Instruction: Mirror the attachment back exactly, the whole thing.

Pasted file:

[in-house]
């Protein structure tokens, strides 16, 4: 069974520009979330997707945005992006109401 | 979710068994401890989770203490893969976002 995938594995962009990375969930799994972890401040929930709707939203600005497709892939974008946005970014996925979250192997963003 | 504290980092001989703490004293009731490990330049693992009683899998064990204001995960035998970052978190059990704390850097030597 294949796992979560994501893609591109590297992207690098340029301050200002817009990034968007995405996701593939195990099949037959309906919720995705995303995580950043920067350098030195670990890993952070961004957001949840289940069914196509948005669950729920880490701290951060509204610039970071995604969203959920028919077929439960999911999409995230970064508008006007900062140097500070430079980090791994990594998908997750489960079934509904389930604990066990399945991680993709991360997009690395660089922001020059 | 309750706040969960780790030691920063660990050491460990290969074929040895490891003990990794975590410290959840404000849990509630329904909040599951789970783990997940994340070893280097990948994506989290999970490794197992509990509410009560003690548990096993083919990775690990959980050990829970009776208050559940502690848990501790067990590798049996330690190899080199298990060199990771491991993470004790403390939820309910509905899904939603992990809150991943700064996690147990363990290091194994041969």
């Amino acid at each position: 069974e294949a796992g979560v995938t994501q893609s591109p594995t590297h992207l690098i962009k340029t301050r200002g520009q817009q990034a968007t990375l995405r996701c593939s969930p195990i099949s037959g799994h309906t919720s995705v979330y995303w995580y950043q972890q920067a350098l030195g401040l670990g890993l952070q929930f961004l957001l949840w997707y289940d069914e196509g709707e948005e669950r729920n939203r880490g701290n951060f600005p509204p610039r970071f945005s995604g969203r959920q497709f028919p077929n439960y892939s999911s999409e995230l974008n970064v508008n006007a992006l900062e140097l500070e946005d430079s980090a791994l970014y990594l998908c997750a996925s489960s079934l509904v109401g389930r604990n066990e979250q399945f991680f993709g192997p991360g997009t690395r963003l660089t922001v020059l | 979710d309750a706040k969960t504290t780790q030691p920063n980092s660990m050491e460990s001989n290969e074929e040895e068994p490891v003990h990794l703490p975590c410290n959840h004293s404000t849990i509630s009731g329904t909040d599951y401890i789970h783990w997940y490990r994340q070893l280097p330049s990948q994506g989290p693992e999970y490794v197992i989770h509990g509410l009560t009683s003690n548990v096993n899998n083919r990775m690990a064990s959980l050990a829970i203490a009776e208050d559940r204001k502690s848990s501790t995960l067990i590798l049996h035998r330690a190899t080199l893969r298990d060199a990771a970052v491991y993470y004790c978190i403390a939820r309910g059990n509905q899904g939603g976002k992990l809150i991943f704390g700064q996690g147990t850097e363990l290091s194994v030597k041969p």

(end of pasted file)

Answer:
[in-house]
């Protein structure tokens, strides 16, 4: 069974520009979330997707945005992006109401 | 979710068994401890989770203490893969976002 995938594995962009990375969930799994972890401040929930709707939203600005497709892939974008946005970014996925979250192997963003 | 504290980092001989703490004293009731490990330049693992009683899998064990204001995960035998970052978190059990704390850097030597 294949796992979560994501893609591109590297992207690098340029301050200002817009990034968007995405996701593939195990099949037959309906919720995705995303995580950043920067350098030195670990890993952070961004957001949840289940069914196509948005669950729920880490701290951060509204610039970071995604969203959920028919077929439960999911999409995230970064508008006007900062140097500070430079980090791994990594998908997750489960079934509904389930604990066990399945991680993709991360997009690395660089922001020059 | 309750706040969960780790030691920063660990050491460990290969074929040895490891003990990794975590410290959840404000849990509630329904909040599951789970783990997940994340070893280097990948994506989290999970490794197992509990509410009560003690548990096993083919990775690990959980050990829970009776208050559940502690848990501790067990590798049996330690190899080199298990060199990771491991993470004790403390939820309910509905899904939603992990809150991943700064996690147990363990290091194994041969």
């Amino acid at each position: 069974e294949a796992g979560v995938t994501q893609s591109p594995t590297h992207l690098i962009k340029t301050r200002g520009q817009q990034a968007t990375l995405r996701c593939s969930p195990i099949s037959g799994h309906t919720s995705v979330y995303w995580y950043q972890q920067a350098l030195g401040l670990g890993l952070q929930f961004l957001l949840w997707y289940d069914e196509g709707e948005e669950r729920n939203r880490g701290n951060f600005p509204p610039r970071f945005s995604g969203r959920q497709f028919p077929n439960y892939s999911s999409e995230l974008n970064v508008n006007a992006l900062e140097l500070e946005d430079s980090a791994l970014y990594l998908c997750a996925s489960s079934l509904v109401g389930r604990n066990e979250q399945f991680f993709g192997p991360g997009t690395r963003l660089t922001v020059l | 979710d309750a706040k969960t504290t780790q030691p920063n980092s660990m050491e460990s001989n290969e074929e040895e068994p490891v003990h990794l703490p975590c410290n959840h004293s404000t849990i509630s009731g329904t909040d599951y401890i789970h783990w997940y490990r994340q070893l280097p330049s990948q994506g989290p693992e999970y490794v197992i989770h509990g509410l009560t009683s003690n548990v096993n899998n083919r990775m690990a064990s959980l050990a829970i203490a009776e208050d559940r204001k502690s848990s501790t995960l067990i590798l049996h035998r330690a190899t080199l893969r298990d060199a990771a970052v491991y993470y004790c978190i403390a939820r309910g059990n509905q899904g939603g976002k992990l809150i991943f704390g700064q996690g147990t850097e363990l290091s194994v030597k041969p």